Amore was in the air the night interior designer Amy Berry crossed paths with Streeter Berry in Italy. Amy was studying abroad in Florence while Streeter was working in London. Both Dallas natives and University of Texas Longhorns, the pair had many friends in common but sparked interest when Streeter spent a weekend among Amy’s same social circle in Florence. “So we were kind of best friends first,” she says.
Friendship developed into a relationship that ended with Streeter on one knee at Amy’s apartment. “We were both all over the place [career wise] and dated long-distance for two years. He came back to Dallas and maybe a month later proposed,” Amy laughs. She was just 22 at the time but mentions, “the best part about being a young bride was we were married for five years before kids showed up. I love that we began our relationship as best friends, so being married that young just worked.”
While engaged, they bought a house in Dallas, excited to settle down in the same city together. Soon after, Streeter’s company asked the young couple to move to London. Delaying a honeymoon, the Berrys moved to the U.K. just four days after “I do.” While the move created a wedding whirlwind, Amy began pursuing interior design at Inchbald School of Design—a dream career she initially never thought of as an option. Her eponymous design business is now known for blending modern touches with European and Southern elements—an aesthetic we see hints of looking back on her wedding day.
Amy and Streeter said “I do” at Highland Park Presbyterian Church and hosted a reception at Union Station. “In retrospect, there are a lot of things we did for the wedding that I still really love, design-wise,” Amy says about her garden-inspired reception. She filled the grandiose space with trees placed in soft gray treillage planters, an element she recently used designing a study for the Dallas Decorator’s Showhouse. Alongside the natural greenery, Amy preferred green and white floral (with a strict ‘no roses’ policy) and a large, custom white dance floor decorated with little stars and the couple’s monogram. “We wanted it to feel beautiful, but simple and fitting to our age,” she says. Amy’s bridesmaids wore silky navy dresses, a subtle complement to her antique sapphire engagement ring inherited from Streeter’s grandmother. The bridesmaids immediately selected Amy’s Monique Lhuillier gown at Warren Barrón, and after a second visit, Amy was similarly convinced.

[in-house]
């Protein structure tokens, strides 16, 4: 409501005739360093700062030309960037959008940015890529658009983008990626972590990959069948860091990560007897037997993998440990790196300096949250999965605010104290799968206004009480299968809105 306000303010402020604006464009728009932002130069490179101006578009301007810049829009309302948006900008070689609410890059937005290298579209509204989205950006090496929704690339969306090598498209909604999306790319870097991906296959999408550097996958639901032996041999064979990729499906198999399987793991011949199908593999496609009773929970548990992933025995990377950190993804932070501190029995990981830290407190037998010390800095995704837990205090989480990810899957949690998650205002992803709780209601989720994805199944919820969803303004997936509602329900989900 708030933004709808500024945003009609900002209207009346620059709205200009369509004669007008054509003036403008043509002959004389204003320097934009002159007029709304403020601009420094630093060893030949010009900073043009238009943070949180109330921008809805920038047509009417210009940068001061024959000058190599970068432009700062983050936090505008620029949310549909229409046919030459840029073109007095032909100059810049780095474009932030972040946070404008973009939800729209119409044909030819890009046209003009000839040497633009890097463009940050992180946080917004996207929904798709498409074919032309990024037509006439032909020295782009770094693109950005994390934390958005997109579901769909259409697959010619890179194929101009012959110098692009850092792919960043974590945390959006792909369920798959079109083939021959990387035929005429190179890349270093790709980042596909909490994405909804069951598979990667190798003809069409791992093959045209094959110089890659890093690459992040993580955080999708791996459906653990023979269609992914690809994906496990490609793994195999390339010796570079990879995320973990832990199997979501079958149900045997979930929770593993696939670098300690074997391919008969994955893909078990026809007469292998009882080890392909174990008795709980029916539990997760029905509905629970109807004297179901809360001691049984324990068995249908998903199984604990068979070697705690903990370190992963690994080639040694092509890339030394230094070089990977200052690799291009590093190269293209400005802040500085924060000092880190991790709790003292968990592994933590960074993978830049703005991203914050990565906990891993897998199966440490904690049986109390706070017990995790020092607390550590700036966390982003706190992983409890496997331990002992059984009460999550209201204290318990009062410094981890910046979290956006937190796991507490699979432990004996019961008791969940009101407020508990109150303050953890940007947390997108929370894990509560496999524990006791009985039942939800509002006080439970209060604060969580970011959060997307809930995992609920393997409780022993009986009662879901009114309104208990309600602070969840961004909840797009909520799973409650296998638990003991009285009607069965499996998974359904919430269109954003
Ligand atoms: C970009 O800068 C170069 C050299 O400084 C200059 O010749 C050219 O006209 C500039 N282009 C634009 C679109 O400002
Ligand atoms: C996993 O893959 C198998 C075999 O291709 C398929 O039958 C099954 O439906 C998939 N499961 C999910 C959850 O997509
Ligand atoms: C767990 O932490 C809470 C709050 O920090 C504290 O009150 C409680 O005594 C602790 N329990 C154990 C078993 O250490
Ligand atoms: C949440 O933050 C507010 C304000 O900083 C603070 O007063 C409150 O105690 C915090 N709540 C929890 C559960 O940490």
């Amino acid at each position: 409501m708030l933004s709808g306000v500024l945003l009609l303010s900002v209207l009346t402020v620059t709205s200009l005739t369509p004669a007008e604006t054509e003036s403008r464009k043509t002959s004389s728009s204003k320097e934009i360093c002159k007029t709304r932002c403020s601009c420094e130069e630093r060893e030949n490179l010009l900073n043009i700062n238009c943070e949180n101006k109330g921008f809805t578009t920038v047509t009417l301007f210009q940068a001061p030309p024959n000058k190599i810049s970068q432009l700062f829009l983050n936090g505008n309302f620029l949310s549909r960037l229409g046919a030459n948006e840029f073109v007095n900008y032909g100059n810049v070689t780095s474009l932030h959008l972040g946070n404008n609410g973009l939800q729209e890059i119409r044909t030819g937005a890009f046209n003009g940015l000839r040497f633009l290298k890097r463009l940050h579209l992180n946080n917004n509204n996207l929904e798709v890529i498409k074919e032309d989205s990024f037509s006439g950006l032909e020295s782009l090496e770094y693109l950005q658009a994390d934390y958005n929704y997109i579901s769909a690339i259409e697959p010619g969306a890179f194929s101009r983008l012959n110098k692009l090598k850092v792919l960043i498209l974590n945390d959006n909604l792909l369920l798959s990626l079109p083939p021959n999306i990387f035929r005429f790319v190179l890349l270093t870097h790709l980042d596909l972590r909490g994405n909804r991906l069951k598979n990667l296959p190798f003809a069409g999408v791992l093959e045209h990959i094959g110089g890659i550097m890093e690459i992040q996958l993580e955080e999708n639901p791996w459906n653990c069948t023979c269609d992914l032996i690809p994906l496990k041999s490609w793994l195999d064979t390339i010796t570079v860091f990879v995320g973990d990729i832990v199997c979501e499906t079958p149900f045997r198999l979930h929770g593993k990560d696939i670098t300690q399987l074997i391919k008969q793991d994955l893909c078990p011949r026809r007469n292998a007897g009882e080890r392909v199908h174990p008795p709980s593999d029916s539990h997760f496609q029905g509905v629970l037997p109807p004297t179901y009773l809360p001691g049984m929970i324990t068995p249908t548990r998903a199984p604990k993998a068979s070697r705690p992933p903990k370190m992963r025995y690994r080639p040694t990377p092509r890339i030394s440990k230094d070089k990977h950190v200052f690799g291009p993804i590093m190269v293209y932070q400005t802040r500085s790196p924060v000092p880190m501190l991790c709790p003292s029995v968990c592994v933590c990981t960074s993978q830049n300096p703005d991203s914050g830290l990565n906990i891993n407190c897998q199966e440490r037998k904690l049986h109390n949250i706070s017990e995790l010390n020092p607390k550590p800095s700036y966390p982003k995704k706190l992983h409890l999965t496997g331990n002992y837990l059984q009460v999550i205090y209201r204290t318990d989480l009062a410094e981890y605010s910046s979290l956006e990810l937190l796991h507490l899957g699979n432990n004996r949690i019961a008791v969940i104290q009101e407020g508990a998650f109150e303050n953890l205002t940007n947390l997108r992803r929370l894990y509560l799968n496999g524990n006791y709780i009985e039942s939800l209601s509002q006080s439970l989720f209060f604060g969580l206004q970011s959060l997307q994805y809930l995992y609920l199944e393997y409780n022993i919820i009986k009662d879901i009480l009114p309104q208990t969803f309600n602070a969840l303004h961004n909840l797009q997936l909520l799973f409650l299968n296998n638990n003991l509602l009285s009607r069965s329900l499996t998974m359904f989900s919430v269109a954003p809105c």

The couple selected their venue so all 500 of their guests could celebrate together in the same room—an inclusive attitude carried throughout the couple’s wedding day. “Because we were young and the first of our friends to get married, we tailored fun details for our friends,” she says. “We wanted to personalize it to lighten the mood.” For example, two sets of invitations from Mr. Boddington were sent—one set to older guests and the other to their young friends. The friends’ invitation included witty extras like, “Black tie optional, mustaches preferred.” This was among many hilarious wedding details Amy and Streeter set up for their wedding party. “We just had a sense of humor about it,” she says. At the reception, the couple served “Hummers,” essentially spiked milkshakes inspired by a favorite spot in Harbor Springs, Michigan, where Streeter spent his summers growing up. “To us, it was most important everyone was there together having fun,” Amy says.
Once they’d settled into English life following their post-nuptials move, the pair took a delayed honeymoon back to where it all started—Florence, Italy. They spent the first half of their trip revisiting favorites from their Italian meet-cute, like 4Leoni, and then traveled up to Tuscany for the remainder of the honeymoon.
Looking back on her wedding day, Amy says she would not change a thing. “I am really decisive and know what I like, which carries over well into what I do every day,” Amy says about remaining true to your taste. She recommends that brides embody a similar confidence: “Just like designing your home, it’s easy to let all the decisions overwhelm you. At the end of the day, do what you want to do without becoming paralyzed by the concept. Enjoy the process—but it’s easier said than done.”
See Amy’s top registry essentials that will make your new house feel like a “home.”
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